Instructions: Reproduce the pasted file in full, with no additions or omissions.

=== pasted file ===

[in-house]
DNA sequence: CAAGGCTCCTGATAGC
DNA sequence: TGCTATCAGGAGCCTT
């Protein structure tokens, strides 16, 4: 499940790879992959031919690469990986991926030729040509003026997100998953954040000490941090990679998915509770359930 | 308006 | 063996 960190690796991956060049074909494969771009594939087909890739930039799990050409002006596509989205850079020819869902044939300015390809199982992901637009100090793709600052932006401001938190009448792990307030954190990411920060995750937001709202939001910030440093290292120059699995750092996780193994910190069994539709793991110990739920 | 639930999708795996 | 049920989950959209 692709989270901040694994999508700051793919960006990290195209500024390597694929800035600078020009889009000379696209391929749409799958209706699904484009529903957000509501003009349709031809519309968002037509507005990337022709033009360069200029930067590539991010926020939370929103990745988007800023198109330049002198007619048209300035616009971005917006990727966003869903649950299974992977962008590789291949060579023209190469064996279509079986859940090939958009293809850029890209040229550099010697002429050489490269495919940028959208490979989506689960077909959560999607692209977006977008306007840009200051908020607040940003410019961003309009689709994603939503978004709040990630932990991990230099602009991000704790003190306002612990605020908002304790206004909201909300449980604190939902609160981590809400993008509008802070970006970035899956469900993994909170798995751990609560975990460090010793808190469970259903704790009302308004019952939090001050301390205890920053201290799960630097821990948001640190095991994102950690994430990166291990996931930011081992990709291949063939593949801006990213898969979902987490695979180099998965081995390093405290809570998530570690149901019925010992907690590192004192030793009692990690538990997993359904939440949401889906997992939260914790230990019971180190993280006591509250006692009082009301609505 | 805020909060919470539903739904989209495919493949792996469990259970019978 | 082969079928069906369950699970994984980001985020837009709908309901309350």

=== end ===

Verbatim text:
[in-house]
DNA sequence: CAAGGCTCCTGATAGC
DNA sequence: TGCTATCAGGAGCCTT
């Protein structure tokens, strides 16, 4: 499940790879992959031919690469990986991926030729040509003026997100998953954040000490941090990679998915509770359930 | 308006 | 063996 960190690796991956060049074909494969771009594939087909890739930039799990050409002006596509989205850079020819869902044939300015390809199982992901637009100090793709600052932006401001938190009448792990307030954190990411920060995750937001709202939001910030440093290292120059699995750092996780193994910190069994539709793991110990739920 | 639930999708795996 | 049920989950959209 692709989270901040694994999508700051793919960006990290195209500024390597694929800035600078020009889009000379696209391929749409799958209706699904484009529903957000509501003009349709031809519309968002037509507005990337022709033009360069200029930067590539991010926020939370929103990745988007800023198109330049002198007619048209300035616009971005917006990727966003869903649950299974992977962008590789291949060579023209190469064996279509079986859940090939958009293809850029890209040229550099010697002429050489490269495919940028959208490979989506689960077909959560999607692209977006977008306007840009200051908020607040940003410019961003309009689709994603939503978004709040990630932990991990230099602009991000704790003190306002612990605020908002304790206004909201909300449980604190939902609160981590809400993008509008802070970006970035899956469900993994909170798995751990609560975990460090010793808190469970259903704790009302308004019952939090001050301390205890920053201290799960630097821990948001640190095991994102950690994430990166291990996931930011081992990709291949063939593949801006990213898969979902987490695979180099998965081995390093405290809570998530570690149901019925010992907690590192004192030793009692990690538990997993359904939440949401889906997992939260914790230990019971180190993280006591509250006692009082009301609505 | 805020909060919470539903739904989209495919493949792996469990259970019978 | 082969079928069906369950699970994984980001985020837009709908309901309350």